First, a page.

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Neuropediatrics. 2006 Aug;37(4):234-40.

Attention-deficit hyperactivity disorder and blood mercury level: a case-control study in Chinese children.

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Department of Pediatrics and Adolescent Medicine, The University of Hong Kong, Hong Kong, P. R. China.

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To investigate the association between blood mercury level and attention-deficit hyperactivity disorder (ADHD) in Chinese children in Hong Kong.


Fifty-two children with ADHD aged below 18 years diagnosed by DSM IV criteria without perinatal brain insults, mental retardation or neurological deficits were recruited from a developmental assessment center. Fifty-nine normal controls were recruited from a nearby hospital. Blood mercury levels were measured by cold vapor atomic absorption spectrophotometry.


The mean ages of cases and controls were 7.06 and 7.81 years respectively. Boys predominated (case = 44 [84.6 %], control = 44 [74.6 %]). There was significant difference in blood mercury levels between cases and controls (geometric mean 18.2 nmol/L [95 % CI 15.4 - 21.5 nmol/L] vs. 11.6 nmol/L [95 % CI 9.9 - 13.7 nmol/L], p < 0.001), which persists after adjustment for age, gender and parental occupational status (p < 0.001). The geometric mean blood mercury level was also significantly higher in children with inattentive (19.4 nmol/L, 95 % CI 13.3 - 28.5 nmol/L) and combined (18.0 nmol/L, 95 % CI 14.9 - 21.8 nmol/L) subtypes of ADHD. Blood mercury levels were above 29 nmol/L in 17 (26.9 %) cases and 6 (10.2 %) controls. Children with blood mercury level above 29 nmol/L had 9.69 times (95 % CI 2.57 - 36.5) higher risk of having ADHD after adjustment for confounding variables.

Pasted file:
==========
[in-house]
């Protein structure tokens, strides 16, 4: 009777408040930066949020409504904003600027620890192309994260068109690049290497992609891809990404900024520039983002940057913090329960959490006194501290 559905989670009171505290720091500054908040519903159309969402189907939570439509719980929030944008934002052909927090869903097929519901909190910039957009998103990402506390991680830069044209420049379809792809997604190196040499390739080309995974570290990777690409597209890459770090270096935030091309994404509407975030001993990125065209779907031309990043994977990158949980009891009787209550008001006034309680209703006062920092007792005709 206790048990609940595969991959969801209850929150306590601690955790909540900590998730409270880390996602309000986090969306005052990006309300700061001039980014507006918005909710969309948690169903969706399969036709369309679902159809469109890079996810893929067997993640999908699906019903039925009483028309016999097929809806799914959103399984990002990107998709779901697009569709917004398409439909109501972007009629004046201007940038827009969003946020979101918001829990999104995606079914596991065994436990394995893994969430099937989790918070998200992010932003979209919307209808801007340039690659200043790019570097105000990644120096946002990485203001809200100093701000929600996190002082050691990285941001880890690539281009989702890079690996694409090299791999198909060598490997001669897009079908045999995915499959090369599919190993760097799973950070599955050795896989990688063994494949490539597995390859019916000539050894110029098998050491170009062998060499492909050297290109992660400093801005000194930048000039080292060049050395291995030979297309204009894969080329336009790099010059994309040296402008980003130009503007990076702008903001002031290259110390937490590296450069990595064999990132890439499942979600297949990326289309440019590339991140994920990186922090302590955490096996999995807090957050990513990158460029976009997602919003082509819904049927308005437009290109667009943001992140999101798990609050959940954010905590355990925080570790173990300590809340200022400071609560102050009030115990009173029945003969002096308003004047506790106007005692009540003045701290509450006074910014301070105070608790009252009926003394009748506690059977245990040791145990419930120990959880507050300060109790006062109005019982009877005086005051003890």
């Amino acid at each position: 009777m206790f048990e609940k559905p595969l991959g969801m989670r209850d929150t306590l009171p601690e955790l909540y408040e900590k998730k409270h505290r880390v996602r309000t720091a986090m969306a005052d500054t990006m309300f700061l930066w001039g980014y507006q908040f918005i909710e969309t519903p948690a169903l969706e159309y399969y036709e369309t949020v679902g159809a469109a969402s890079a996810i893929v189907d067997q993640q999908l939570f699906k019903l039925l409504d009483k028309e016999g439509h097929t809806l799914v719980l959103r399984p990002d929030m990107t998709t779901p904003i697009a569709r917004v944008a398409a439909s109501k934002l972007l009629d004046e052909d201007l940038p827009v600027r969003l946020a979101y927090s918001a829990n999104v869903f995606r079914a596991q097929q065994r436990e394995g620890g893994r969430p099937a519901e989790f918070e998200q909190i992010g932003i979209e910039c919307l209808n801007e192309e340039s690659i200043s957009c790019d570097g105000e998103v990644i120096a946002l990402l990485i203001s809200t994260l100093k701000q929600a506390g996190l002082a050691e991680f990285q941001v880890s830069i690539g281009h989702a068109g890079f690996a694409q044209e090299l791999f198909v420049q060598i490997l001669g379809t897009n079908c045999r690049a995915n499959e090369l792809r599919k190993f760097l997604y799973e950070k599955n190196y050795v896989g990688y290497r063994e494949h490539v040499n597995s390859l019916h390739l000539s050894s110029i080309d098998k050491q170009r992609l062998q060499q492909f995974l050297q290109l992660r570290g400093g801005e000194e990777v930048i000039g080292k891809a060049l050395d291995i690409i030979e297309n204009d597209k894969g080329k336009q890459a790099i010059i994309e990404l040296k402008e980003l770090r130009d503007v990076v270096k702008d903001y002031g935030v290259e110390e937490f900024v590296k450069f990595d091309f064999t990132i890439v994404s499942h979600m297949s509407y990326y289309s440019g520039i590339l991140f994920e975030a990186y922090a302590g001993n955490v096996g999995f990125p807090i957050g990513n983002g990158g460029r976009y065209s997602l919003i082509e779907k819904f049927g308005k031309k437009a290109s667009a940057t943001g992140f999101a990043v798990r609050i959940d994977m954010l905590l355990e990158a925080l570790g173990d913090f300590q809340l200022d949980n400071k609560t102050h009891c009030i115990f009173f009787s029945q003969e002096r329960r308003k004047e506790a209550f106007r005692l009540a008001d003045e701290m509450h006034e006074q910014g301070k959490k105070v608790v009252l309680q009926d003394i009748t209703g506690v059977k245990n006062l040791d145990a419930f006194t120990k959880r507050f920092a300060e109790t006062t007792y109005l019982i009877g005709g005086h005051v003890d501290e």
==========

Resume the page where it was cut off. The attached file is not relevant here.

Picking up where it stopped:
High blood mercury level was associated with ADHD. Whether the relationship is causal requires further studies.

[Indexed for MEDLINE]

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